It is estimated that 3-4 million people worldwide have Down syndrome, including 400,000 in the United States. Down syndrome is the most frequently occurring chromosomal abnormality, occurring in approximately 1 in every 691 births. The incidence of Down syndrome increases with maternal age. Despite the correlation of age to incidence, 80% of children with Down syndrome are born to women under the age of 35, due to the increased birth rate of this age group. There is no relationship between the incidence of Down syndrome and race, nationality, or socio-economic status.
This condition is described as a syndrome because affected individuals display one or more of a group of distinctive features or associated conditions, which vary in type and severity. Typically, individuals with Down syndrome are of smaller than average stature and have a single transverse crease on the palm, a flattened nasal bridge and an upward slant to the eyes. Frequently present conditions include low muscle tone, congenital heart defects, intestinal obstruction, hearing deficits and hypothyroidism. Down syndrome is associated with an increased incidence of leukemia and testicular cancer. Neuropathological brain changes consistent with Alzheimer’s disease are present in all Down syndrome individuals by the age of forty. Although not all develop Alzheimer’s, there is an increased incidence of this disease in the Down syndrome population. Also, a notably lower incidence of solid tumors, including colon cancer and breast cancer, as well as a decreased incidence of atherosclerosis, is observed. Symptoms of cognitive impairment are present to some degree in all Down syndrome individuals. This impairment, which typically limits both intellectual performance and adaptive behaviors, is typically in the mild to moderate range.
Down syndrome occurs when an individual has an extra copy or extra chromosomal material of chromosome 21. Human cells contain 23 pairs of chromosomes. In the formation of the sperm and egg cells in humans, a process called meiosis divides each pair of the 23 chromosomes. An error called non-disjunction results in a sperm or egg which contains both copies of chromosome 21. This can occur with either the formation of the egg or sperm, and represents 95% of the cases of Down syndrome. When this cell combines with the other cell with the single chromosome 21, the resulting fertilized egg contains 3 copies, called trisomy 21. There are two other origins of Down syndrome. In the case of translocation, fertilized cells contain an extra portion but not a complete third copy of chromosome 21. In this case, either the egg or sperm after meiosis contained a single copy of chromosome 21, as well as a portion of 21 attached to another chromosome, most often chromosome 14. This occurs in approximately 4% of Down syndrome persons. A third origin of Down syndrome, called Mosaicism, results when, during early division of the fertilized egg, non-disjunction occurs in one of the cells, resulting in a mixture of cells containing either 46 or 47 chromosomes. Individuals with Mosaicism exhibit fewer of the characteristics associated with Down syndrome.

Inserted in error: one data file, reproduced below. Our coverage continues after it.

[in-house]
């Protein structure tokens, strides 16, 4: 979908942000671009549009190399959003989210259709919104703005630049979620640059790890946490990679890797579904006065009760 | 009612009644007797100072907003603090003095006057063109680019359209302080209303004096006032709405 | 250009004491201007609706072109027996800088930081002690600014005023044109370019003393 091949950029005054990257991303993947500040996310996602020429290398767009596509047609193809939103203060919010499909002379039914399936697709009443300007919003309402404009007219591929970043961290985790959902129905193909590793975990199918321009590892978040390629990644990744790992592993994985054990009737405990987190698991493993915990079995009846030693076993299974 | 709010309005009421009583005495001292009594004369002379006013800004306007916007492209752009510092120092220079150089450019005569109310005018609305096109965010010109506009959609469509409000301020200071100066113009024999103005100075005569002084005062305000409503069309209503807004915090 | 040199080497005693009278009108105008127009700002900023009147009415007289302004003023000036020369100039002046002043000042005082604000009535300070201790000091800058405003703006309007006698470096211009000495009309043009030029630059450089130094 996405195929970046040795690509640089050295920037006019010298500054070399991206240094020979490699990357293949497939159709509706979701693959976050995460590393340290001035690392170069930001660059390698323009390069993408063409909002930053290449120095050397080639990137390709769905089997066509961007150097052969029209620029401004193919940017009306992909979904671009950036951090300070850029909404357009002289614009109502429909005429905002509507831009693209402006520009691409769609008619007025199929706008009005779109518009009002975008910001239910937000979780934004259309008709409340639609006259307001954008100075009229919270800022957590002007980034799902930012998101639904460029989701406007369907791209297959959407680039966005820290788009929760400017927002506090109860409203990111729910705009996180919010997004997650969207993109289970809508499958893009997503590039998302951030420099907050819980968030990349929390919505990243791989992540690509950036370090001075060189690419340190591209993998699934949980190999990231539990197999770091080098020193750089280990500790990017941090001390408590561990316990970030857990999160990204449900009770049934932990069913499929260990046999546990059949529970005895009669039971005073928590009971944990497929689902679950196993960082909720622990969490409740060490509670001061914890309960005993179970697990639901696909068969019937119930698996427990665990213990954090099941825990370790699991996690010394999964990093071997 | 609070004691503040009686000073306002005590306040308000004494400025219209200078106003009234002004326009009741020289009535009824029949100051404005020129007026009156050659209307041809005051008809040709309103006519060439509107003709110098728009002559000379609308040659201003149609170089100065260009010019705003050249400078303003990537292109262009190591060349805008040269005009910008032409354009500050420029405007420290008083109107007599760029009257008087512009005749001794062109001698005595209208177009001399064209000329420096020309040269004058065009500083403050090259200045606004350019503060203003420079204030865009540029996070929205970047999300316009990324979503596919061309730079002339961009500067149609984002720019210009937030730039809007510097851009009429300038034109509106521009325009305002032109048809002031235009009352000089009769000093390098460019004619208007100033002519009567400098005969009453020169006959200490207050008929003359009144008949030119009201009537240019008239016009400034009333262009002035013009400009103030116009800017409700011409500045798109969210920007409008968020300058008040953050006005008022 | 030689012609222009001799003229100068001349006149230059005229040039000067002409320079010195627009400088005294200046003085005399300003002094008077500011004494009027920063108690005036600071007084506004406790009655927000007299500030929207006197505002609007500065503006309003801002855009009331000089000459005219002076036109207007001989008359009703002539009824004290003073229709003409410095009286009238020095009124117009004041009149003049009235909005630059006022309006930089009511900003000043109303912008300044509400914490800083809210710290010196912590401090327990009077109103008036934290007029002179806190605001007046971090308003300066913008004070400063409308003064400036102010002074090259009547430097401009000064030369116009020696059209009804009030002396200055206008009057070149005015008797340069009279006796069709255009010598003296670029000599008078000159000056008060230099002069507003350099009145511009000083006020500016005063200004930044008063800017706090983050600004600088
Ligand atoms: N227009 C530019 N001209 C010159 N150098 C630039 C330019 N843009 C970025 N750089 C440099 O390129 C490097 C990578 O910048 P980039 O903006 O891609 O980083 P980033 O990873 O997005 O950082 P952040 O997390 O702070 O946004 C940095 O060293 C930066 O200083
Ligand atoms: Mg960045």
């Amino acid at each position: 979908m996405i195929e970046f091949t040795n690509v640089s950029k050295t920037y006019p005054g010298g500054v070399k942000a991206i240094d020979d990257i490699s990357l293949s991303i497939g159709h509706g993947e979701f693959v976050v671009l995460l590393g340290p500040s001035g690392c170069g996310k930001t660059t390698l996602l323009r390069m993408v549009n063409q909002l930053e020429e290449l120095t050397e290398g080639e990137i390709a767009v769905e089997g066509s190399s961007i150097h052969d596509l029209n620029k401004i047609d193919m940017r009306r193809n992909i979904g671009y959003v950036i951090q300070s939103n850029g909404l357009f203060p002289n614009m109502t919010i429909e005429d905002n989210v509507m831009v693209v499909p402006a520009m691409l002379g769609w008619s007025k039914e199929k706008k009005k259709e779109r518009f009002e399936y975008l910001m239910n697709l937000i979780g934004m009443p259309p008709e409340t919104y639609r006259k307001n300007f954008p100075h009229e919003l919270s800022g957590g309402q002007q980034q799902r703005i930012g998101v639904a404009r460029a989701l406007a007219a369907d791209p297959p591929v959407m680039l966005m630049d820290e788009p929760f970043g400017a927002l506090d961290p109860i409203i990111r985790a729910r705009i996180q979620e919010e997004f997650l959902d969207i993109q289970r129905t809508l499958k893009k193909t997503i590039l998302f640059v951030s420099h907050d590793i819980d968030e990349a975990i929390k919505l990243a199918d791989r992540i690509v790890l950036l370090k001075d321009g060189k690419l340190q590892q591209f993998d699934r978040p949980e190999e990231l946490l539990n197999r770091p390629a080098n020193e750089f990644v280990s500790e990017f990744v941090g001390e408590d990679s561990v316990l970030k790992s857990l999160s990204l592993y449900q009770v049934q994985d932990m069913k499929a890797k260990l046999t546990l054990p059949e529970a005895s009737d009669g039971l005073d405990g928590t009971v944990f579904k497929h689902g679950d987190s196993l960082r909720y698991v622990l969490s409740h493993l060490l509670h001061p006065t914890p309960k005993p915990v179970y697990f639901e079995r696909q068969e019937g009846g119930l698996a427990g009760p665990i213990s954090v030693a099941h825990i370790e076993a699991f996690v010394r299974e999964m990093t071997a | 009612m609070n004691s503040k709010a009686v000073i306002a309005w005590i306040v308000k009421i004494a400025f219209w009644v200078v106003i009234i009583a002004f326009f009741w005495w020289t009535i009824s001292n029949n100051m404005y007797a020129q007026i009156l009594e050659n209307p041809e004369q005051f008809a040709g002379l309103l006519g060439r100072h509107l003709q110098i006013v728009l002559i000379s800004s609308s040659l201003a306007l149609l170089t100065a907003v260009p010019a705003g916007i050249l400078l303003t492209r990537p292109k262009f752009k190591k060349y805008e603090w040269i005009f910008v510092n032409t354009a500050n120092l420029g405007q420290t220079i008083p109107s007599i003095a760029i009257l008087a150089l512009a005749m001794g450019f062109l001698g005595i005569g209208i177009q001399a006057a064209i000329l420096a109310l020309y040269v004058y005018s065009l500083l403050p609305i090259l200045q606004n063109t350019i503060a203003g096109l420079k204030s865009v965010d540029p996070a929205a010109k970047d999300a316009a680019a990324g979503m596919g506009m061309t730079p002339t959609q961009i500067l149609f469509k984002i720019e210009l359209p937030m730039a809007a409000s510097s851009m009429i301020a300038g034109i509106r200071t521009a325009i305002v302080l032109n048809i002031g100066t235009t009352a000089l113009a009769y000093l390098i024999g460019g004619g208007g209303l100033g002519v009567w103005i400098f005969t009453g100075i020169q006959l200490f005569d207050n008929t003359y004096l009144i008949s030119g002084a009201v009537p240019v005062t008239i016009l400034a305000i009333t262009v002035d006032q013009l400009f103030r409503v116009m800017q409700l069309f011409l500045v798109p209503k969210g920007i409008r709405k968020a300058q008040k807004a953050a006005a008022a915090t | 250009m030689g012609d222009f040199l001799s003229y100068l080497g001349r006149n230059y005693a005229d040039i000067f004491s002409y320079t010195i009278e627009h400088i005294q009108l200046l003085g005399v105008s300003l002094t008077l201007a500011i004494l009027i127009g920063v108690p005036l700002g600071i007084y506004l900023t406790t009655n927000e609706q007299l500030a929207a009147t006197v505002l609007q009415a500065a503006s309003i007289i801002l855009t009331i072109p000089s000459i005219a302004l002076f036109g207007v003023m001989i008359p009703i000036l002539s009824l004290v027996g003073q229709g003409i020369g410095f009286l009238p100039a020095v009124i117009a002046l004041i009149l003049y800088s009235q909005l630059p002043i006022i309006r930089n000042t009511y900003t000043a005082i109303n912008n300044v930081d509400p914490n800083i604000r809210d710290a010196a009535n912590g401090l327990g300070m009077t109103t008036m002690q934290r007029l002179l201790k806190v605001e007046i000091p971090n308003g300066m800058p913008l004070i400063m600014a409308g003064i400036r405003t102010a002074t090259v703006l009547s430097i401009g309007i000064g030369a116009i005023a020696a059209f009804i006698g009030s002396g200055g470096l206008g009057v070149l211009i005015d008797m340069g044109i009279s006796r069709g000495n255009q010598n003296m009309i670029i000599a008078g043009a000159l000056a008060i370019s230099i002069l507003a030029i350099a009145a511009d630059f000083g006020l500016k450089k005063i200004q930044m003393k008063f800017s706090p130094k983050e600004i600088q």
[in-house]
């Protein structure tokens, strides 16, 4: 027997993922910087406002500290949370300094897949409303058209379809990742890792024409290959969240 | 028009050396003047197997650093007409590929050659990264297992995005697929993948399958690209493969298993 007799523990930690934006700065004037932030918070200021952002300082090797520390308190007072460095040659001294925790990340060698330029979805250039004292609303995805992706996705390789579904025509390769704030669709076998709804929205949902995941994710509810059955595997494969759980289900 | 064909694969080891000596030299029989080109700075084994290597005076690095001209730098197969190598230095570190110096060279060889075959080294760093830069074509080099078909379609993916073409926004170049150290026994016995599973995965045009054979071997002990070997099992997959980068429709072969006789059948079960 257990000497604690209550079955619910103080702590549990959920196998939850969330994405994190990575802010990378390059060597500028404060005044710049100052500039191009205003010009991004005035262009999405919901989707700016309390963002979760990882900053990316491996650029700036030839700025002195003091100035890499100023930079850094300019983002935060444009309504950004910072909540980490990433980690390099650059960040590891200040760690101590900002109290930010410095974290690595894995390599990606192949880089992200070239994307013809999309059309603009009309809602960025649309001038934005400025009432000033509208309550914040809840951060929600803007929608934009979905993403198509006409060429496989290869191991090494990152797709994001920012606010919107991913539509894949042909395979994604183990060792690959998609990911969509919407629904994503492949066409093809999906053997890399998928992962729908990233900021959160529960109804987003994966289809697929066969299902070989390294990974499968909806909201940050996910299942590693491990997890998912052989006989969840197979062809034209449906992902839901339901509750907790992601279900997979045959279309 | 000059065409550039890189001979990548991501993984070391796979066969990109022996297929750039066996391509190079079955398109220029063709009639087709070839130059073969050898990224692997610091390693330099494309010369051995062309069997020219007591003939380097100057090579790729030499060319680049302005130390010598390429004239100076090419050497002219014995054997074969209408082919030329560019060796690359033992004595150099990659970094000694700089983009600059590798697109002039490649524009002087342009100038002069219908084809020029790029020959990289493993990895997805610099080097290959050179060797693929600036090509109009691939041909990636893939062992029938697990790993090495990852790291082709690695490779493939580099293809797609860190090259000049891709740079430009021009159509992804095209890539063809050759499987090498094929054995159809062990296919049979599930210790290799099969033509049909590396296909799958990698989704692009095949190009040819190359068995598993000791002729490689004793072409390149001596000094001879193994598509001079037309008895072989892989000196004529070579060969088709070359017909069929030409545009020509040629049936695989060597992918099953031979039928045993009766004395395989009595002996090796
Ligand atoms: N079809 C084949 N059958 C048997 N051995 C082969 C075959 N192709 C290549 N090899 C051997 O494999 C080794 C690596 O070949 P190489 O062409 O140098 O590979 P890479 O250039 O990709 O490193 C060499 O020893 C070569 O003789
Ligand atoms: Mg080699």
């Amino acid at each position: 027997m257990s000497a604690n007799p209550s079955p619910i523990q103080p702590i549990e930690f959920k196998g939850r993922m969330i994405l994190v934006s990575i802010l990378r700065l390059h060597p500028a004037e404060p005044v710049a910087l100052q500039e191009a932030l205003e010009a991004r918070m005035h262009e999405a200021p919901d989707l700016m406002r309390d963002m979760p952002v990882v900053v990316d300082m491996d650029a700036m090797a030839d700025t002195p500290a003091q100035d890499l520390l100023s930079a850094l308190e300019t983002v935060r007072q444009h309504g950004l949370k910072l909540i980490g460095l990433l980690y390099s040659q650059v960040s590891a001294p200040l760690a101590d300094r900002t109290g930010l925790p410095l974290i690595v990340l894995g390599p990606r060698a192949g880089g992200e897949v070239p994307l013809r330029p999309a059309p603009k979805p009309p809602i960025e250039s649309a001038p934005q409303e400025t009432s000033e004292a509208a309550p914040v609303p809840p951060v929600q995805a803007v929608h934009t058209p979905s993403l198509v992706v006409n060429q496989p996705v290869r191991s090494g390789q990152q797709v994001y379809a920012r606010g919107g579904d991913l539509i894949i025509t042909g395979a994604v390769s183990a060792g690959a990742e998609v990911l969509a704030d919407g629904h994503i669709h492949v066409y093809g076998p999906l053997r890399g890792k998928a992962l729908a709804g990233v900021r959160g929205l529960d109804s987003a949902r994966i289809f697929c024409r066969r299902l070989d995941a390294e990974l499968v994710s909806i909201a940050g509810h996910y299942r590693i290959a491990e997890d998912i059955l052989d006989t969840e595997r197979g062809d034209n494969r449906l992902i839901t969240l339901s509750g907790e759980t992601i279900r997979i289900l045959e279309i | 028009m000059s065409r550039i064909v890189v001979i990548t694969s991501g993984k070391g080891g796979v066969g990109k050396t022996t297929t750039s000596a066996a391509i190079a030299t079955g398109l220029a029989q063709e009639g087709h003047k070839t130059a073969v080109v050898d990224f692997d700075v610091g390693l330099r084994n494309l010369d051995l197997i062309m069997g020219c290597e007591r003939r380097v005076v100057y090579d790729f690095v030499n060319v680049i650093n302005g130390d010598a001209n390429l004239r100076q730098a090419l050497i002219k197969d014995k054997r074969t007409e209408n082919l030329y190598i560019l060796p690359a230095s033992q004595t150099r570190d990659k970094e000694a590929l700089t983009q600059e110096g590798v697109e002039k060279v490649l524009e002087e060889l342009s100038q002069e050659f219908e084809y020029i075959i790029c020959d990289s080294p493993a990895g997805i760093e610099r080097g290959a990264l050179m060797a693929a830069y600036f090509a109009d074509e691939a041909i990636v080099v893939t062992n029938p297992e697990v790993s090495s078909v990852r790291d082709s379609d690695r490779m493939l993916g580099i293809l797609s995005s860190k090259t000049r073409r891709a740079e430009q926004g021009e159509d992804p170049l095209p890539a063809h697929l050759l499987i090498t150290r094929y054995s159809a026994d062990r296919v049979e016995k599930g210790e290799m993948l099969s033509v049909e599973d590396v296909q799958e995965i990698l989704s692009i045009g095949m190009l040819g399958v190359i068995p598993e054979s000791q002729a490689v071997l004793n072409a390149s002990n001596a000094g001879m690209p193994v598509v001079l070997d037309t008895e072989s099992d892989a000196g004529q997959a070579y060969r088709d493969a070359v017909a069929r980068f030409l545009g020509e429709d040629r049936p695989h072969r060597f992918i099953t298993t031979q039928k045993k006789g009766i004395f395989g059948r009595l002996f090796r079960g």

Early identification and treatment of health problems and increased opportunities for inclusion in educational, work and community life enable individuals with Down syndrome to live healthier, more active and longer lives. Life expectancy for people with Down syndrome has more than doubled in the past twenty five years and, today, most individuals with Down syndrome can be expected to survive until age 55 to 60. This increased life span emphasizes the need for continuing development of treatments that will assist persons with Down syndrome to reach their full potential and maximize their ability to live full and more independent lives.